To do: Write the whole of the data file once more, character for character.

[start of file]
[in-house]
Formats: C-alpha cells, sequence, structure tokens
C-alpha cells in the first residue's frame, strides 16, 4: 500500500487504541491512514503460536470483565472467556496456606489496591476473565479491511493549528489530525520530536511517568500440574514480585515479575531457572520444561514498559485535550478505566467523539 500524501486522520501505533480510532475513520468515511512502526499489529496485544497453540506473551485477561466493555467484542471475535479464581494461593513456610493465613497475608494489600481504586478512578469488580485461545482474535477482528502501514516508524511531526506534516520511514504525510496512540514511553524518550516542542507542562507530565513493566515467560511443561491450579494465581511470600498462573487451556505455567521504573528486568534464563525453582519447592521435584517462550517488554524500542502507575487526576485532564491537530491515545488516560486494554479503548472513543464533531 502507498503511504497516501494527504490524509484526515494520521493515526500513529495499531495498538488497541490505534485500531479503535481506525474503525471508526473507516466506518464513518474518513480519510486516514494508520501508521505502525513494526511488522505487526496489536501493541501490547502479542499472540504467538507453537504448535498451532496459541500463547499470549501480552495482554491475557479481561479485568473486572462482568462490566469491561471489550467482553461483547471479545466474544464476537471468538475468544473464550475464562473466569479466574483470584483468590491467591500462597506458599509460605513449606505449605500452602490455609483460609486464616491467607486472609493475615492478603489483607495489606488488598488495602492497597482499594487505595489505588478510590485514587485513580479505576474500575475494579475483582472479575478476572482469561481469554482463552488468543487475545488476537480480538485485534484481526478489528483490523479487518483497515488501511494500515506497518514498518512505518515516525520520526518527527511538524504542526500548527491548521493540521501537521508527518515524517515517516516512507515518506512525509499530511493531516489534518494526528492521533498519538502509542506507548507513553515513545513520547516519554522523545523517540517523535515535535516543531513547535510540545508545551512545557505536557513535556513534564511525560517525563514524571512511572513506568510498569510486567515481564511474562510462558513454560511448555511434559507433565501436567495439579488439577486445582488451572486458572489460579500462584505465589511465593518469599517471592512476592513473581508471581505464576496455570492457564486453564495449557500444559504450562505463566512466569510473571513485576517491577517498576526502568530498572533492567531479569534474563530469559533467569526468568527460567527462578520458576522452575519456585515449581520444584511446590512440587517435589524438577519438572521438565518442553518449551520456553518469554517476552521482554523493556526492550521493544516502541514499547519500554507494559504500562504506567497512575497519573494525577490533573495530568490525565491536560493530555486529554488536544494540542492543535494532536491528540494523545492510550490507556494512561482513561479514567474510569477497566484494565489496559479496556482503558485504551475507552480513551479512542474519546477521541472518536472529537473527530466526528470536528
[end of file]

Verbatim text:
[in-house]
Formats: C-alpha cells, sequence, structure tokens
C-alpha cells in the first residue's frame, strides 16, 4: 500500500487504541491512514503460536470483565472467556496456606489496591476473565479491511493549528489530525520530536511517568500440574514480585515479575531457572520444561514498559485535550478505566467523539 500524501486522520501505533480510532475513520468515511512502526499489529496485544497453540506473551485477561466493555467484542471475535479464581494461593513456610493465613497475608494489600481504586478512578469488580485461545482474535477482528502501514516508524511531526506534516520511514504525510496512540514511553524518550516542542507542562507530565513493566515467560511443561491450579494465581511470600498462573487451556505455567521504573528486568534464563525453582519447592521435584517462550517488554524500542502507575487526576485532564491537530491515545488516560486494554479503548472513543464533531 502507498503511504497516501494527504490524509484526515494520521493515526500513529495499531495498538488497541490505534485500531479503535481506525474503525471508526473507516466506518464513518474518513480519510486516514494508520501508521505502525513494526511488522505487526496489536501493541501490547502479542499472540504467538507453537504448535498451532496459541500463547499470549501480552495482554491475557479481561479485568473486572462482568462490566469491561471489550467482553461483547471479545466474544464476537471468538475468544473464550475464562473466569479466574483470584483468590491467591500462597506458599509460605513449606505449605500452602490455609483460609486464616491467607486472609493475615492478603489483607495489606488488598488495602492497597482499594487505595489505588478510590485514587485513580479505576474500575475494579475483582472479575478476572482469561481469554482463552488468543487475545488476537480480538485485534484481526478489528483490523479487518483497515488501511494500515506497518514498518512505518515516525520520526518527527511538524504542526500548527491548521493540521501537521508527518515524517515517516516512507515518506512525509499530511493531516489534518494526528492521533498519538502509542506507548507513553515513545513520547516519554522523545523517540517523535515535535516543531513547535510540545508545551512545557505536557513535556513534564511525560517525563514524571512511572513506568510498569510486567515481564511474562510462558513454560511448555511434559507433565501436567495439579488439577486445582488451572486458572489460579500462584505465589511465593518469599517471592512476592513473581508471581505464576496455570492457564486453564495449557500444559504450562505463566512466569510473571513485576517491577517498576526502568530498572533492567531479569534474563530469559533467569526468568527460567527462578520458576522452575519456585515449581520444584511446590512440587517435589524438577519438572521438565518442553518449551520456553518469554517476552521482554523493556526492550521493544516502541514499547519500554507494559504500562504506567497512575497519573494525577490533573495530568490525565491536560493530555486529554488536544494540542492543535494532536491528540494523545492510550490507556494512561482513561479514567474510569477497566484494565489496559479496556482503558485504551475507552480513551479512542474519546477521541472518536472529537473527530466526528470536528